Albert, M. (2011). The Hazel Wood. NY: Flatiron Books.
The Hazel Wood is an interesting tale about a seventeen year old girl named Alice and her mother. They’ve never lived in one place for too long because when they do, strange and unusual things start happen. So Alice and her mother and accepted their constantly moving life and live it. But when Alice’s grandmother dies at her house in the middle of her woods everything Alice thought she could depend on in her fragile life collapses. Her mother is kidnapped by something from the Hinterland, the world in which the fairy tale like stories that her grandmother wrote take place. Alice’s grandmother’s book, has a cult following that believes that the stories are real and the characters are real as well. Alice must now depend on someone who has read her grandmother’s book, in order to evade the beings chasing her, and in order to save her mother.
Mull, B. (2006). Fablehaven. NY: Shadow Mountain.
Fablehaven is an enchanting story that entertains you through the whole ride. The story starts when Kendra, 13 years old, and Seth, 11 years old, visit their grandparents at their isolated home. What seems to be, at first, a boring vacation stuck in a house all summer, turns into a wild adventure after Seth and Kendra discover the dark secret that their grandparents are hiding. After solving a series of clues left by their grandfather and a few near misses exploring the woods, Kendra and Seth discover the world that has been hiding right in front of their eyes this whole time. They find a pan of milk outside, hidden behind a bush, and taking a leap of faith, drink from it. When they open their eyes they see what was hidden before: Continue reading
Chainani S. (2013). The School for Good and Evil. NY: HarperCollins.
What if all the fairy tale villains and heroes that we all love and hate come from one place? And what if that place was a school where the heroes and villains trained to be good or bad and where they learned chivalry and hexes. What if that place was called The School for Good and Evil? Sophie and Agatha are best friends. Sophie is the ‘princess,’ pretty, kind, energetic, and beautiful. Agatha is the hag, the witch’s daughter, ugly, and sour. They live in a village where every year two children are kidnapped. One is a good person that everybody loves and the other is the ugly, unlikeable person that nobody likes. And every year the village receives new fairy tale picture books that sometimes have characters inside that look uncannily similar to children kidnapped years ago. So when it’s Sophie’s and Agatha’s year to potentially be kidnapped, Sophie is sure that she’ll be put into the School for Good and Agatha will be put into the School for Evil. Sure enough, one dark night Sophie and Agatha get kidnapped. But somethings strange happens, Continue reading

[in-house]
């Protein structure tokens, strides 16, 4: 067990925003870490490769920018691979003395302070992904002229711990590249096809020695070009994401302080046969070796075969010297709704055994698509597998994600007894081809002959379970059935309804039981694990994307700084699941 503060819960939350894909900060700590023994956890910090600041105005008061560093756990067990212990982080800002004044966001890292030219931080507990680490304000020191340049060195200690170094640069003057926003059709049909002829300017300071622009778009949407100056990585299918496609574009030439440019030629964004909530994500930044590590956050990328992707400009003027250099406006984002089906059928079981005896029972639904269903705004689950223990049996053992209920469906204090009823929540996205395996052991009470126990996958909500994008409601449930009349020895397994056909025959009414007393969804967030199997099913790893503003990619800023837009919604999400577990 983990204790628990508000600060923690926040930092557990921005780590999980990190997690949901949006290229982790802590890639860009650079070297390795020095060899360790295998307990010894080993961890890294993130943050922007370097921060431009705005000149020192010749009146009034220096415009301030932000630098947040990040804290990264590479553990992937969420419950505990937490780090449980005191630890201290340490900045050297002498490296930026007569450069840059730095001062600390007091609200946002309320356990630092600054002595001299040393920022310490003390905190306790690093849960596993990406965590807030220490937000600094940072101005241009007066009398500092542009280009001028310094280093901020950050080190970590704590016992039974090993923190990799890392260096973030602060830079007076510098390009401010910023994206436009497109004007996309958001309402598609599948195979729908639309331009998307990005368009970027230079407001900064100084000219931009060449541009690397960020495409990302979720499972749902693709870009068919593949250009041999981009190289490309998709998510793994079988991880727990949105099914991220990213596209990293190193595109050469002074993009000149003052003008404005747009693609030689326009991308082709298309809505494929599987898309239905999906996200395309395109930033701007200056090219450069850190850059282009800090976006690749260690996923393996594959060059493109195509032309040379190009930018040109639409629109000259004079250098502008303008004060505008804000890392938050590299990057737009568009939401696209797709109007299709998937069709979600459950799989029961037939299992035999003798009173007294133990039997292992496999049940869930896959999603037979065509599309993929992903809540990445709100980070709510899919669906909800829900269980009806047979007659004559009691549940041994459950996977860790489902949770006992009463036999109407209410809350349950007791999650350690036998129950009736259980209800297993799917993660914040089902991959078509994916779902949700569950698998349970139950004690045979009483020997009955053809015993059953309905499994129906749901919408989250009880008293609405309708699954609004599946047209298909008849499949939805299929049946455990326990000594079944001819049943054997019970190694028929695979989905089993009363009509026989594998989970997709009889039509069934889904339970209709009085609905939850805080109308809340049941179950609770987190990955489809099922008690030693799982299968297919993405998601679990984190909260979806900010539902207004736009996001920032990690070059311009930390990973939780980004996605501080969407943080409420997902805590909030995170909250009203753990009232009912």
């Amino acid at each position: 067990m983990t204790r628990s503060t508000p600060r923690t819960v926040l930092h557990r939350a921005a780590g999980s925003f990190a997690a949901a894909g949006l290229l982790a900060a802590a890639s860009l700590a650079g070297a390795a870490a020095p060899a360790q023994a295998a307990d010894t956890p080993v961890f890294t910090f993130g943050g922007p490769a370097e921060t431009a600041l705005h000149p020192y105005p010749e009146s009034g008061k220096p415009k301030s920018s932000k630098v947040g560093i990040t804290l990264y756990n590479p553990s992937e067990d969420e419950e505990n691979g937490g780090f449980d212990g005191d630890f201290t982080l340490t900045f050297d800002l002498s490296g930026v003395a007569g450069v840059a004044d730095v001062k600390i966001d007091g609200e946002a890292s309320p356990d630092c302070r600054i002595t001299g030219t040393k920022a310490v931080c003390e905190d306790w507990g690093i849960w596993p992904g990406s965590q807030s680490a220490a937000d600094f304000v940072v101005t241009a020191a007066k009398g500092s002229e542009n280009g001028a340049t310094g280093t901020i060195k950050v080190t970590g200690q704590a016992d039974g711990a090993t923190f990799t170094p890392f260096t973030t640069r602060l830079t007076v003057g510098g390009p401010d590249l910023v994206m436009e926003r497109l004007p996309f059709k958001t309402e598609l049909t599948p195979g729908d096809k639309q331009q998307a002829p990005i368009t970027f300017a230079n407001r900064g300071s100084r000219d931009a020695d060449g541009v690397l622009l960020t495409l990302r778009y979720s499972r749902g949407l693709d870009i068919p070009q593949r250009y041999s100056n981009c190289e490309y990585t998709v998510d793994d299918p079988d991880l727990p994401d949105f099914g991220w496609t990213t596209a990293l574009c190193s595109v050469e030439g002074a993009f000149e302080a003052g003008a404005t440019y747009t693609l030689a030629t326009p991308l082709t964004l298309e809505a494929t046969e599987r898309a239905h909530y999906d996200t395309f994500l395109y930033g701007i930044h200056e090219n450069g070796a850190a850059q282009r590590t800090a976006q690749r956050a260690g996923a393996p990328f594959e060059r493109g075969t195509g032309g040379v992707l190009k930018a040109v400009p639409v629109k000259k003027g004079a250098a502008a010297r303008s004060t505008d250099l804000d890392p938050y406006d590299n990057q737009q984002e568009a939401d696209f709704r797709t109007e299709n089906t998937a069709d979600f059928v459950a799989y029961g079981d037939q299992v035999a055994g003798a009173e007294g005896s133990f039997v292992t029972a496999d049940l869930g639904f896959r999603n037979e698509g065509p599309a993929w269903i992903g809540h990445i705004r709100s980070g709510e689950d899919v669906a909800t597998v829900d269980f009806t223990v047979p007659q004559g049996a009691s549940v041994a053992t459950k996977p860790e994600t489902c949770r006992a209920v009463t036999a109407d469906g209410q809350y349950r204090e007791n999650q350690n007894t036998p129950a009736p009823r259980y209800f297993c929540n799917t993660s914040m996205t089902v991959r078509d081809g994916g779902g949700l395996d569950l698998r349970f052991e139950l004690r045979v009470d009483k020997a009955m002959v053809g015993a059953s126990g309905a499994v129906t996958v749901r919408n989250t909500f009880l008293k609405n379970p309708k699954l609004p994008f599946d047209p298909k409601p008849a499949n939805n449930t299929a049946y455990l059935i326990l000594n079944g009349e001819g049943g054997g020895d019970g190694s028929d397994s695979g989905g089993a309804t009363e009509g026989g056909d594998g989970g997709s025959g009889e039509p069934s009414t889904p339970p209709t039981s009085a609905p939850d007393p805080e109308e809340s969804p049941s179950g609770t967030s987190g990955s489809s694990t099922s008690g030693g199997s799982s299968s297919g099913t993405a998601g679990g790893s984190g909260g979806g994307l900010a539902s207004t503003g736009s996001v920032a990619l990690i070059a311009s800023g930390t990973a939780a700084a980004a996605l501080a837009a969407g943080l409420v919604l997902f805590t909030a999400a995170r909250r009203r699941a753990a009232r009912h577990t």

Turtschanioff, M. (2017). The Red Abbey Chronicles: Maresi. London: Pushkin Press.
This smart fantasy brings us to an island, a safe haven from harm, where women live together. The book opens with seventeen year old Maresi writing about the events that happened while she was thirteen. Back then, she was carrying out a content existence as a novice at the Abbey working under Mother. Beginning with a lot of description, the first book in The Red Abbey Chronicles does a good job of world-building, notably incorporating vivid descriptions of seasonal foods. I love books with maps in the front, and this one is especially helpful to gain a sense of their world: the silo-shaped Moon House, the centralized Temple of the Rose, the stone Novice House, etc.
However, the pace of the book picks up and
we are swept into a suspenseful whirlwind after Jai arrives torn and tattered, fleeing from danger. Maresi and Continue reading
Hardinge , F. (2015). The Lie Tree. New York: Amulet Books.
Costa Book Award for Children’s Book (2015)
Boston Globe-Horn Book Award for Fiction (2016)
Andre Norton Award Nominee Young Adult Science Fiction & Fantasy (2016)
Carnegie Medal Nominee (2016)
Costa Book of the Year (2015)
YA Book Prize Nominee (2016)
Faith Sunderly’s family flees Kent, England for a small and unknown island in order to avoid social gossip surrounding her father’s work, thus providing a dreary backdrop. Historical fiction from the Victorian Era, The Lie Tree takes the adventure story and flips it on its head with a feminist twist. Gender stereotypes are annoyingly prevalent, yet Faith is a strong, intelligent character (“When every door is closed, one learns to climb through windows.”), reminding me much of the young, budding scientist, Calpurnia in The Evolution of Calpurnia Tate by Jaqueline Kelly. Except The Lie Tree is a fantastical fairy tale. Let me explain.
Faith’s father is a natural scientist and is found murdered on the island shortly after the family moves. Investigations lead Faith to discover Continue reading
Browne, A. (2004). Into the Forest. Cambridge, Massachusetts: Candlewick Press. Author illustrator Anthony Browne has amassed an impressive collection of award-winning picture books. Known for his postmodernist approach, Into the Forest is no exception. A boy is awoken in the middle of the night by a storm, establishing a sense of foreboding. The diagonal lines in the shadows immediately put us on edge, and we turn the page to discover the father is Continue reading